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Iran warns of consequences amid US pressure to 'zero out' oil exports


Iran warns security in international waters cannot be guaranteed

Focus on Adrian Darya 1 tanker as it sails eastward

Iran's exports sink, floating storage leaps

  • Author
  • Eklavya Gupte    Aresu Eqbali
  • Editor
  • Robert Perkins
  • Commodity
  • Oil Shipping
  • Topic
  • US Sanctions on Iran

Tehran — Iran's leaders have once again warned that maritime security will remain at risk if its oil exports continue to be compromised as the US warns countries of assisting the Iranian tanker Adrian Darya 1 as its sails in the Mediterranean after having been released by the Gibraltar authorities.

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"The world's powers know that in the case of full sanctions of Iran's oil and if its oil exports is brought down to zero, international waterways cannot have that security they used to have in the past," President Hassan Rouhani was quoted as saying Wednesday by the official news agency IRNA at a cabinet meeting with Supreme Leader Ali Khamenei.

"Therefore, unilateral pressure against Iran cannot be in their interest and will not guarantee their security," he added.

These statements come as Iran-US tensions continue to spiral, exacerbated by the release of an Iranian tanker by the Gibraltar government last week.

The Adrian Darya, formerly known as Grace 1, was released by Gibraltar, more than a month after it had been seizedon suspicion of carry oil to Syria. A US request to seize the tanker was rejected by Gibraltar.

The US Secretary of State Mike Pompeo has threatened sanctions on any country that helps this ship.

Iran has repeatedly issued threats to close or disrupt traffic through the Strait of Hormuz, should the US sanctions block its oil shipments. The Strait of Hormuz is a critical chokepoint through which 30% of the world's seaborne oil transits.


All eyes are on the tanker as it makes its way eastward a few days after its departure from Gibraltar.

The VLCC, which is carrying 2.1 million barrels of Iranian crude, left the UK territory Sunday and is on its way to Kalamata in Greece, according to data from S&P Global Platts trade flow software cFlow.

Kalamata has no oil import facility and analysts do not expect this tanker to discharge any oil in Greece due to US sanctions.

Media reports have quoted Deputy Foreign Minister Miltiadis Varvitsiotis as saying Greece was "not willing to facilitate the course of this ship to Syria."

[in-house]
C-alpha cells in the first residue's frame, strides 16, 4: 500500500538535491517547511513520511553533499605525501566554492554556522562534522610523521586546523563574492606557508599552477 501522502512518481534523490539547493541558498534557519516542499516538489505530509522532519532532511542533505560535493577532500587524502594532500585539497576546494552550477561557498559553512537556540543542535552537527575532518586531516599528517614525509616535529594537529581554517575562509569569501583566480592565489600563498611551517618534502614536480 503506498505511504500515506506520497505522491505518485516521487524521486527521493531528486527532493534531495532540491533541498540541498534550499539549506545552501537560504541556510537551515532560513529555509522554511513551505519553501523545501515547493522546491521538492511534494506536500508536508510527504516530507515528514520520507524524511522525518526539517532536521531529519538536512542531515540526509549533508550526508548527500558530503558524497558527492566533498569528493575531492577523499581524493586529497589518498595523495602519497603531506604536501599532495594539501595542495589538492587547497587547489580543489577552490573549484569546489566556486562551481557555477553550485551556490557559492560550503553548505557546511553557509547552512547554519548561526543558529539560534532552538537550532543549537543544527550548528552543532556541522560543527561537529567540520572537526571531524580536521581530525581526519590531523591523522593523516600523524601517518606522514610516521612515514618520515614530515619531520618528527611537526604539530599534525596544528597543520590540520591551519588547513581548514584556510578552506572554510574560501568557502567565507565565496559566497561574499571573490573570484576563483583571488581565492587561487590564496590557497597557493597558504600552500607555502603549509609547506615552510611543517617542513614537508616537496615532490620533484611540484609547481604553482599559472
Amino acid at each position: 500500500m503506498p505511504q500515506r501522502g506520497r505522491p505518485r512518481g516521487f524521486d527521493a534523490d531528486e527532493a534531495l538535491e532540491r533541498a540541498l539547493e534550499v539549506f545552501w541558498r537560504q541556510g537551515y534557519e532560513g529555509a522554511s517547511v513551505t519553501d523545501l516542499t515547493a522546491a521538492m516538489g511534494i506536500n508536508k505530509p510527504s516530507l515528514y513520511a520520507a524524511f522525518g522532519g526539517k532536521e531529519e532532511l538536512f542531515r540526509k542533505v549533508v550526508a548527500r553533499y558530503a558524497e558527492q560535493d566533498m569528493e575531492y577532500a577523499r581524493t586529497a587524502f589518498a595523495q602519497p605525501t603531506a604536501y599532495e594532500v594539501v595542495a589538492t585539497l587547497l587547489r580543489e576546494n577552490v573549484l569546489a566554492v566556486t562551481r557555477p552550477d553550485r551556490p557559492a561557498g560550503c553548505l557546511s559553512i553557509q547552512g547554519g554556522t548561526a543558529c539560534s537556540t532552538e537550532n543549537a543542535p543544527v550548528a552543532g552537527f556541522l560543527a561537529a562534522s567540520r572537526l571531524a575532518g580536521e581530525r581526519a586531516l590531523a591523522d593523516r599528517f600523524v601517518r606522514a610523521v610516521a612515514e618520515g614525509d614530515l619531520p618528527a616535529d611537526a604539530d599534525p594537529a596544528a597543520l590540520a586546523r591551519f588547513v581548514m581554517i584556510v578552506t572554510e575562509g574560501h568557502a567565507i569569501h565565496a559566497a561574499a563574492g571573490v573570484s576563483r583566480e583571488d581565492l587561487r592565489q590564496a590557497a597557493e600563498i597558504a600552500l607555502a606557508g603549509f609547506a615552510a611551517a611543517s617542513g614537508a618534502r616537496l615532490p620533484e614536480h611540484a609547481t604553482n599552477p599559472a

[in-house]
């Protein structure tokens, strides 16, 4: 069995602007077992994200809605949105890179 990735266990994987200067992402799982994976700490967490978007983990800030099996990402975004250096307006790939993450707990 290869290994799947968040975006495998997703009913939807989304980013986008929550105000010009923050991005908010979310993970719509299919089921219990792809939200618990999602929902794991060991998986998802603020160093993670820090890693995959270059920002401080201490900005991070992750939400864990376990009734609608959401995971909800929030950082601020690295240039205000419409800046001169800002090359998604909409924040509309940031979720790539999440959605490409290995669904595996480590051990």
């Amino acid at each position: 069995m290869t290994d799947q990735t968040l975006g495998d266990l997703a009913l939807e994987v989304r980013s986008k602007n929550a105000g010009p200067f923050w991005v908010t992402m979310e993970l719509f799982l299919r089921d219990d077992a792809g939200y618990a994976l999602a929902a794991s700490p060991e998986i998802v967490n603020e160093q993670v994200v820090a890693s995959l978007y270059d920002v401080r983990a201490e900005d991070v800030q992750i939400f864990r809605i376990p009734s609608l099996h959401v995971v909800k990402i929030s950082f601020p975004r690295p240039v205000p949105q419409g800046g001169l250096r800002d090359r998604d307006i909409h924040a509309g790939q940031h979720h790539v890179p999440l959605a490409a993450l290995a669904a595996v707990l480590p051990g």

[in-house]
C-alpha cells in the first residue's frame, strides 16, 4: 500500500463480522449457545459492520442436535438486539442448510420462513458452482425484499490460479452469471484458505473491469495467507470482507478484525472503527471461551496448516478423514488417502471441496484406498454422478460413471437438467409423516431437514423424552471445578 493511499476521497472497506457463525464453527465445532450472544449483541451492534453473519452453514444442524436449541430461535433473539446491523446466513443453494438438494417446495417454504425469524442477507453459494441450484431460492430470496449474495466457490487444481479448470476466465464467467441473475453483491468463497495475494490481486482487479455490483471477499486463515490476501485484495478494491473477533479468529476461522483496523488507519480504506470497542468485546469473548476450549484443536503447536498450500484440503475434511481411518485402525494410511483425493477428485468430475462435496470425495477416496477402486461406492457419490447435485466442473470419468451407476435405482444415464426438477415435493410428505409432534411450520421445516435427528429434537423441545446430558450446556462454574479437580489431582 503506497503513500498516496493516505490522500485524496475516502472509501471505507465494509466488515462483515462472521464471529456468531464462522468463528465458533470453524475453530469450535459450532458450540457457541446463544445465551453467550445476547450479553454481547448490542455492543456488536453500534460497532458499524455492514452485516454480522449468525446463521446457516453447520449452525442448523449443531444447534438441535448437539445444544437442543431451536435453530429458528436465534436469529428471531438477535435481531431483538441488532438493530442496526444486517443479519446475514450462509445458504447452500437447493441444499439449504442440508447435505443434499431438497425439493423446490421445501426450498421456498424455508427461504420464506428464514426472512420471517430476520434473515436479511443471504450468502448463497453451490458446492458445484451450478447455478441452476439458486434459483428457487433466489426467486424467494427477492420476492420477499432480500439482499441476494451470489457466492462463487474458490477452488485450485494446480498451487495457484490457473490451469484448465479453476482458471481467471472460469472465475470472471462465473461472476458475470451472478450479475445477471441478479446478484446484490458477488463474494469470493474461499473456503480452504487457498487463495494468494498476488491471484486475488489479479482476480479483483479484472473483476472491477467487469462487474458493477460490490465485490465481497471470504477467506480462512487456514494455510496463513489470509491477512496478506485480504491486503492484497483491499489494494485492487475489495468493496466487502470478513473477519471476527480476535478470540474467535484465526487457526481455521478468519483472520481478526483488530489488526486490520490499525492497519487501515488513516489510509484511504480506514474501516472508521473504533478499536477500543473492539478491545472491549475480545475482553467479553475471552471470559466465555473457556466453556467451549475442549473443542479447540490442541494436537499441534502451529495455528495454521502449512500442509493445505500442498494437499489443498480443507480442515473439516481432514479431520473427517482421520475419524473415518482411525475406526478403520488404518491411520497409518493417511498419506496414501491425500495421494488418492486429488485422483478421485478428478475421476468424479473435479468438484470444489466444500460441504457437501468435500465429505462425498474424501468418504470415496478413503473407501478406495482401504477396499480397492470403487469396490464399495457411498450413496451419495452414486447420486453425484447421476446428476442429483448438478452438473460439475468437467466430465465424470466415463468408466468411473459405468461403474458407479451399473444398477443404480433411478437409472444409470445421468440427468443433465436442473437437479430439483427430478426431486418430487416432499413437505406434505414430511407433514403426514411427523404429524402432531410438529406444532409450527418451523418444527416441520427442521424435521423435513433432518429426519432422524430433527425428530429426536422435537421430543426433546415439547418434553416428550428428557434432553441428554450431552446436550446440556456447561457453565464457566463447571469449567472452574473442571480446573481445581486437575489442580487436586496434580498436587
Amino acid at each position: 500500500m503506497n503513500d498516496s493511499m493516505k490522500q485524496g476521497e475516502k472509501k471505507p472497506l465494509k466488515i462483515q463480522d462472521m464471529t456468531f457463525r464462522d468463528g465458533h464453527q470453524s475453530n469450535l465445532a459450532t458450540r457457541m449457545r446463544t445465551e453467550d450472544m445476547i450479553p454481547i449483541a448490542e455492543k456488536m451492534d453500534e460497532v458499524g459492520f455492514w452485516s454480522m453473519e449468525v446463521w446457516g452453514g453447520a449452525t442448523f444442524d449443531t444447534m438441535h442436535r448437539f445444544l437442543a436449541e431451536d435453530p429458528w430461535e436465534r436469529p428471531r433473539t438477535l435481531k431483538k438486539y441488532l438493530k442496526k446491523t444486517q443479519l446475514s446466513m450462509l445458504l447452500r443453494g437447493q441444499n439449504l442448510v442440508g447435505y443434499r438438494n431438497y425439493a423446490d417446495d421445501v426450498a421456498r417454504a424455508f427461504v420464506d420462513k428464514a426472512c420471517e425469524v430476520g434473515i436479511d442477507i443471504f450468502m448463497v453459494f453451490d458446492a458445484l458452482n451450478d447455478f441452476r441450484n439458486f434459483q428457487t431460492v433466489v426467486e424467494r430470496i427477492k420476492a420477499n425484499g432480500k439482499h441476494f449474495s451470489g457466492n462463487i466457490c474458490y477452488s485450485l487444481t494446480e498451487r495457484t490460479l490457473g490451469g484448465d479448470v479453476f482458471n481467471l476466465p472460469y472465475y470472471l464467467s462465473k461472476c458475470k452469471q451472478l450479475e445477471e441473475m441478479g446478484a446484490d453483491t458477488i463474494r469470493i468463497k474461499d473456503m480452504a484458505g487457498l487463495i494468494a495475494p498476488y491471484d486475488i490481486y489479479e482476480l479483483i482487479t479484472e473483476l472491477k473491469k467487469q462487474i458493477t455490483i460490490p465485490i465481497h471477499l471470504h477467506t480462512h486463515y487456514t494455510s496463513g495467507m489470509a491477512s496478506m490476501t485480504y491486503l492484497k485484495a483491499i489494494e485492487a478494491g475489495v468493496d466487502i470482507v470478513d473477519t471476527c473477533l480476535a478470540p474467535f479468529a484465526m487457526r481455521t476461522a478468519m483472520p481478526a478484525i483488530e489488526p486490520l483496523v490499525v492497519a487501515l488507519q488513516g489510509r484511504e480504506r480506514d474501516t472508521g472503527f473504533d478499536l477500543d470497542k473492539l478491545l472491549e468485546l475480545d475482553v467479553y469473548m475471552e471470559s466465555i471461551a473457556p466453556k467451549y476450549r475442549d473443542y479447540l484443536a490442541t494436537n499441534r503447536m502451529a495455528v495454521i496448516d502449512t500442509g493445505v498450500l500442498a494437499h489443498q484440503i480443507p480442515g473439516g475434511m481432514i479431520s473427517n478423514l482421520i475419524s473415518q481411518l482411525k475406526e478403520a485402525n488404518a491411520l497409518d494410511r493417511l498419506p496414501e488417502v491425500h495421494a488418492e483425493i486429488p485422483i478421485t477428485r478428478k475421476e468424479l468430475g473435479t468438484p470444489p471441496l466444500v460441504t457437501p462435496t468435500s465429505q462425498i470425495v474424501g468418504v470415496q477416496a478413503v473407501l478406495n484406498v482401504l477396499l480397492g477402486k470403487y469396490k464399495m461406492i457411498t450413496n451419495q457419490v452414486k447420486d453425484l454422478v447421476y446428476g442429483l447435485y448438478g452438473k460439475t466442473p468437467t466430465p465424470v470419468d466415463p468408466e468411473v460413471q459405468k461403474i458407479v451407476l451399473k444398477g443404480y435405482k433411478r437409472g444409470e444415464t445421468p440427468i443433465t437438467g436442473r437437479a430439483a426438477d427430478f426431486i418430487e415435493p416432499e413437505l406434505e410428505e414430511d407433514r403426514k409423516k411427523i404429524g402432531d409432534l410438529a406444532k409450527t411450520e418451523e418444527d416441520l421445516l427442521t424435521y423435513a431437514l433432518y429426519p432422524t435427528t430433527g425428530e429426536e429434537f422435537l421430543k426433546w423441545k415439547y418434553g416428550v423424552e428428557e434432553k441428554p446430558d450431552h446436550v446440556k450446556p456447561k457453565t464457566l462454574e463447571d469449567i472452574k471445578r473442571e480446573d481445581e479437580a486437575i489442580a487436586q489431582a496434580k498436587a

Since late Tuesday, the tanker's satellite tracking systems have not been broadcasting a signal.

Shipping and trading sources said they expect the Adrian Darya 1 to offload the crude onto a smaller tanker.

"This is possibly the most-watched tanker out there right now," a Greek shipping source said. "The Iranians will be hoping to cloak a ship-to-ship transfer, but it is not going to easy with so many eyes on it," a source said.

It is very common for Iran and also other producers to use ship-to-ship transfer to sell its oil at ports with these facilities.

Ship operators in the Middle East have been on high alert and insurance rates have soared since tanker attacks in May and June. The US has blamed Iran for the attacks, although Iran denies responsibility.

The US has announced a maritime security partnership, aimed at improving security in the straits of Hormuz and Bab al-Mandeb. The UK, Bahrain and Australia have publicly joined that partnership.

The UK-flagged Stena Impero continues to be detained in Iran after the country's Islamic Revolutionary Guard Corps seized the tanker for violating maritime rules and risking possible collision with other vessels.

Sweden's Stena Bulk, which owns the Stena Impero tanker seized by Iran, has said its CEO had a "constructive dialogue" in a meeting with Iran's foreign minister, as it seeks the release of the ship.


Iranian oil exports have plunged in the past few months due to US sanctions crippling the country's oil export revenues.

Crude and condensate shipments out of Iran were averaging just over 450,000 b/d in July, preliminary data from cFlow showed.

This compares with 549,730 b/d and 874,666 b/d in June and May, respectively.

The OPEC member has had to build a flotilla of oil tankers to cope with the pressure of US sanctions.

Provisional estimates show that the country's floating storage inventories have bulged to around 40 million barrels from around 20 million in May.

Some industry sources, however, expected Iranian oil loadings to be slightly higher as a number of Iran's state-owned oil tankers have stopped broadcasting their geographical positions, making it tough to ascertain an accurate figure for the country's seaborne crude exports.

On the other hand, the State Department's special representative for Iran, Brian Hook, said Tuesday US sanctions had caused Iranian crude exports to fall to about 100,000 b/d in July.

-- Eklavya Gupte,

-- Aresu Eqbali,

-- Edited by Robert Perkins,